Utah is getting tough with people who falsify the number of miles a car has been driven in order to sell the car for more money.

State investigators are cracking down harder on odometer fraud than they have for eight years, investigating several used-car dealerships in the state and devoting months to building cases that they hope will win convictions in federal court.The Motor Vehicle Business Administration has assigned two investigators to work full time on odometer fraud. Last year, the department convicted 17 people for such fraud. Several of them owned used-car dealerships and were charged with more than a dozen counts of fraud, theft or forgery for misrepresenting the mileage of several cars they sold.

The state agency began hitting odometer fraud hard several months ago after learning that the problem is on the rise nationally.

The National Highway Transportation Safety Administration estimates U.S. consumers are ripped off to the tune of nearly $5 billion annually through odometer fraud, said Jim Erikson, a state investigator.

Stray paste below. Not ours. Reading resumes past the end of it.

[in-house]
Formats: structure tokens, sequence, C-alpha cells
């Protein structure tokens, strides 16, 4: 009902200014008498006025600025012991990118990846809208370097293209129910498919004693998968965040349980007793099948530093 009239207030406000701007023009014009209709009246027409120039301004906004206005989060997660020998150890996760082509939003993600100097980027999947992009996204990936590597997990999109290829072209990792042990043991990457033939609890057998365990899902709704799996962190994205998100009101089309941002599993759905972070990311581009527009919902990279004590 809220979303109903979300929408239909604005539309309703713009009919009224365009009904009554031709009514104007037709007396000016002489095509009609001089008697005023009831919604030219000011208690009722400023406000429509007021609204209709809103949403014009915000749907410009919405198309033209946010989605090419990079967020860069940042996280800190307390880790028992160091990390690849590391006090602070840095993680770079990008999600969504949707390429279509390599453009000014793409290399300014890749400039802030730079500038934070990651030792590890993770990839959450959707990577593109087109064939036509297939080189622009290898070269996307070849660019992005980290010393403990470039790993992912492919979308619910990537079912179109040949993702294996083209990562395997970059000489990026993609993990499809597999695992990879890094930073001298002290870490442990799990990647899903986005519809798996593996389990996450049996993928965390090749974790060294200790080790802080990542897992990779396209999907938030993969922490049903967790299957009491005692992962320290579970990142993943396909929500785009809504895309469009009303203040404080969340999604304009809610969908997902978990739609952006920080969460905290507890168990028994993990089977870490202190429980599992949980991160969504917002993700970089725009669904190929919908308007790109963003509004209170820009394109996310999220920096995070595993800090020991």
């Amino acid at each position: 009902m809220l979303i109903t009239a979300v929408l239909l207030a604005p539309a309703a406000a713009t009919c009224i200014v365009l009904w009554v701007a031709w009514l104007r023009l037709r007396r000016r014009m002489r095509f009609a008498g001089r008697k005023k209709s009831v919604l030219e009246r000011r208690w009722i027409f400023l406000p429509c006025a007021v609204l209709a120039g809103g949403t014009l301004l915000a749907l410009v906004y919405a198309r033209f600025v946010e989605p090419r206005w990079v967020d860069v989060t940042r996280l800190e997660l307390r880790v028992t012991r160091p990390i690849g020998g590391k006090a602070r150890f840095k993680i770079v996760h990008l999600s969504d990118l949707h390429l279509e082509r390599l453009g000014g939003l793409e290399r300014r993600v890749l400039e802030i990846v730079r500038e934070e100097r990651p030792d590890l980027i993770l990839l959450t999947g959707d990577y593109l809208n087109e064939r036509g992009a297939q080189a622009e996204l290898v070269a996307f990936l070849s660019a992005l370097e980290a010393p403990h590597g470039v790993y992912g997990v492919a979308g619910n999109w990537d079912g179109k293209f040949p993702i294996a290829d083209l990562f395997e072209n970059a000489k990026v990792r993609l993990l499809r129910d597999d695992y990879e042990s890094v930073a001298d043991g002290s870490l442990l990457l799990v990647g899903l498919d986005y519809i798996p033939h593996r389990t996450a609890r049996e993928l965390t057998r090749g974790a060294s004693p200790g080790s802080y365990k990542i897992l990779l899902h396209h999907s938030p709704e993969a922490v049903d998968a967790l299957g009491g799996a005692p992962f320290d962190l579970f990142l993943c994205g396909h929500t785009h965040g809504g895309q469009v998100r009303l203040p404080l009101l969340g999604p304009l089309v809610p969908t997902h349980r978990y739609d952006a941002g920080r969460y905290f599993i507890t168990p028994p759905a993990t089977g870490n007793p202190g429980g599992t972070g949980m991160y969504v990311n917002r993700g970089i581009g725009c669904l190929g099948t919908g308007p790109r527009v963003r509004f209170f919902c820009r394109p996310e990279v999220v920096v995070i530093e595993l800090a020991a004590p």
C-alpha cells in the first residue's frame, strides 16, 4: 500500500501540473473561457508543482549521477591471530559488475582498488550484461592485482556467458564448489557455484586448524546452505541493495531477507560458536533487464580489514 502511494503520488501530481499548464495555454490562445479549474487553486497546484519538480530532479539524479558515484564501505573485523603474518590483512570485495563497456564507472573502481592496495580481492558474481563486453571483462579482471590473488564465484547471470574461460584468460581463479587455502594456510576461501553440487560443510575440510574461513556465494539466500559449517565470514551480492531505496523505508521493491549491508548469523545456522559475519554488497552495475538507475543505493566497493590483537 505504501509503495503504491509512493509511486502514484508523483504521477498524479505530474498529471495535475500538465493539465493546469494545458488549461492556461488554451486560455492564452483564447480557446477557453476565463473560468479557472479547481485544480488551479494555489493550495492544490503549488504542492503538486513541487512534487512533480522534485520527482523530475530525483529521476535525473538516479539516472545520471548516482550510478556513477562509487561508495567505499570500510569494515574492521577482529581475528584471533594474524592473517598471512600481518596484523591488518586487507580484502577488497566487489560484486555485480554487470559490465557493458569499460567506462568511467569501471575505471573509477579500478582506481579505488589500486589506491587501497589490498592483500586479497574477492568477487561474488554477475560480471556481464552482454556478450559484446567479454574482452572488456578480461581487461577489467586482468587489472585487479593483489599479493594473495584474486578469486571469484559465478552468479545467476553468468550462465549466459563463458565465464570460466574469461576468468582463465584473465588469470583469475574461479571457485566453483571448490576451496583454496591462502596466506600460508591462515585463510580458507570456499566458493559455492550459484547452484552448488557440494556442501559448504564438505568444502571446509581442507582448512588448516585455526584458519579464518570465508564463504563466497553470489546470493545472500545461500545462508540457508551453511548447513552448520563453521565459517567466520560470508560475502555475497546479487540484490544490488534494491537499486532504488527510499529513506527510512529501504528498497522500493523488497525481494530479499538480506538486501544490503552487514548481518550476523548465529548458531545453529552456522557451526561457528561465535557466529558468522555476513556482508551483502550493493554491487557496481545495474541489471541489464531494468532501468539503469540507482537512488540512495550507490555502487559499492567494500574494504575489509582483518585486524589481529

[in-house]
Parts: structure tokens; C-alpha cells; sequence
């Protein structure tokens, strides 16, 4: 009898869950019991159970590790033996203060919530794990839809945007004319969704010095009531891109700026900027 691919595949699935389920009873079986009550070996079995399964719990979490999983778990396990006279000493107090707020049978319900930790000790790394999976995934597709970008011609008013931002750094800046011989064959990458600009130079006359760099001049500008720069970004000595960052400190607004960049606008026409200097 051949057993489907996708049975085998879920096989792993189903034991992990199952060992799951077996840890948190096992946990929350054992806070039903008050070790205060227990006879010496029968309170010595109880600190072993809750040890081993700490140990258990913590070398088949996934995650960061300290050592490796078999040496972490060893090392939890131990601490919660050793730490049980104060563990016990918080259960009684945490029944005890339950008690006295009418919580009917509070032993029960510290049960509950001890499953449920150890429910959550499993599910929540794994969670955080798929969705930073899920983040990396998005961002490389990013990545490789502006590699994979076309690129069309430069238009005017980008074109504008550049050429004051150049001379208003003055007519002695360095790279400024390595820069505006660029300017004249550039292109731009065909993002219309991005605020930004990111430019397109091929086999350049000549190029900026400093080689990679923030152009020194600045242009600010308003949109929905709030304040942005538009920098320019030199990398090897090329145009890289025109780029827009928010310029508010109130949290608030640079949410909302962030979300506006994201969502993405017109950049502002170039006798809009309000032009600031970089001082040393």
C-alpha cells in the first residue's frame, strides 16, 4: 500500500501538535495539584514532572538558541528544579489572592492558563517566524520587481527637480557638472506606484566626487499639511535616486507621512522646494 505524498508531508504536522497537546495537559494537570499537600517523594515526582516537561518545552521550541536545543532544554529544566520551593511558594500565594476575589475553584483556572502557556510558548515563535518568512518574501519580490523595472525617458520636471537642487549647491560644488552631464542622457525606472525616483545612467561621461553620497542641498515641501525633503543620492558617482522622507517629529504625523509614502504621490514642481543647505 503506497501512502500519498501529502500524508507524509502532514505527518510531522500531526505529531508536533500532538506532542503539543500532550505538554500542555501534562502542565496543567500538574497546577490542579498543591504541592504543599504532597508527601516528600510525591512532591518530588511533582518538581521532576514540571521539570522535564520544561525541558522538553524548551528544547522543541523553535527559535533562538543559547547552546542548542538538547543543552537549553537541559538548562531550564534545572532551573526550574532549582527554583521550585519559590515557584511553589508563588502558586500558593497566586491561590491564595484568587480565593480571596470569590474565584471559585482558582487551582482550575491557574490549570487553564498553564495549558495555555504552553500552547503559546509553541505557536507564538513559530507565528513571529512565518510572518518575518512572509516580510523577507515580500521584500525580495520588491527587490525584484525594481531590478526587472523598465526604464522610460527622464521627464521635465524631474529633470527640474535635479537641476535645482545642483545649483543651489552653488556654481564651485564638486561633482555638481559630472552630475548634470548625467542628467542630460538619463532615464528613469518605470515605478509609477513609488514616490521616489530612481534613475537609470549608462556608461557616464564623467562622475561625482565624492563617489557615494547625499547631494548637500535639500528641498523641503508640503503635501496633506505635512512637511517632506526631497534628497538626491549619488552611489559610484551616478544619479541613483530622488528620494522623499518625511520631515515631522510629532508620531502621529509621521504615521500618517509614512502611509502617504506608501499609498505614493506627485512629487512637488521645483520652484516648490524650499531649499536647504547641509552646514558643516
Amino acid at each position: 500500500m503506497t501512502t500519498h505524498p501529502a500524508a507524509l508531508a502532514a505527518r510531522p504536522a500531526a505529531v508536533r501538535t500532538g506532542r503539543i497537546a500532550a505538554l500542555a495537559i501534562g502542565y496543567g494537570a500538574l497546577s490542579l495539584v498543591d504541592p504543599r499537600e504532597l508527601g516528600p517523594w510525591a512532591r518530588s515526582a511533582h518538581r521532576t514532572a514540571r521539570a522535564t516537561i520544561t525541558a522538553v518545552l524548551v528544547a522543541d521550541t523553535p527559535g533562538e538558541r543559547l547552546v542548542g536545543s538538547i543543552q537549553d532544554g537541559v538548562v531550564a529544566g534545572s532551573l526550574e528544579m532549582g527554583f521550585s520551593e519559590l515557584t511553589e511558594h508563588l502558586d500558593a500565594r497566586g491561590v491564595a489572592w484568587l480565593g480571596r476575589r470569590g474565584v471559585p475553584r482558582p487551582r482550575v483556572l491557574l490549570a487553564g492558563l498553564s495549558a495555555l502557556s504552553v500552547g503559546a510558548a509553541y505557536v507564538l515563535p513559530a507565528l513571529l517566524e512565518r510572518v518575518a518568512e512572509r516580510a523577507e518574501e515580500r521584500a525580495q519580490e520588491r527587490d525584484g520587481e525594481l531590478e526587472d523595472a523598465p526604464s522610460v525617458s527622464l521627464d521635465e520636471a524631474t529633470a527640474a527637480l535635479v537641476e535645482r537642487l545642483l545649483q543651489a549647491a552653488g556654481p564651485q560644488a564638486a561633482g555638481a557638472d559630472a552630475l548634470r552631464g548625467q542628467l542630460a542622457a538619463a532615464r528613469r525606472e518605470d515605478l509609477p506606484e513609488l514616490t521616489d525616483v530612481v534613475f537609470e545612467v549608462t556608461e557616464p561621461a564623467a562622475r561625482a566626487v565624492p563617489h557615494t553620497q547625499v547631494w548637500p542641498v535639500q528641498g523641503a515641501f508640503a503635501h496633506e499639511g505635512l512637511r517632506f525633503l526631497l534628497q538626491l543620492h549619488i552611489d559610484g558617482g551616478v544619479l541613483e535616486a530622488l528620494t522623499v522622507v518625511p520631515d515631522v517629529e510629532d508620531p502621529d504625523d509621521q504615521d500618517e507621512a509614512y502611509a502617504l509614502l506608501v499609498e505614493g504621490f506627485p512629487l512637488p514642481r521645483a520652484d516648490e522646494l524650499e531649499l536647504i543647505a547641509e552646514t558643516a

Most used car dealers don't alter odometers, Erickson said. But there are several out there who do.

Owners of Executive Motors, Bountiful, and First Impressions Auto Sales, Salt Lake City, were convicted last year of odometer fraud. Both dealers went out of business.

Erikson believes there is a lot more odometer fraud going on than investigators discover. Most problems only come to light when a title has been obviously falsified or a consumer reports the fraud, and many consumers don't know where to turn when they are ripped off.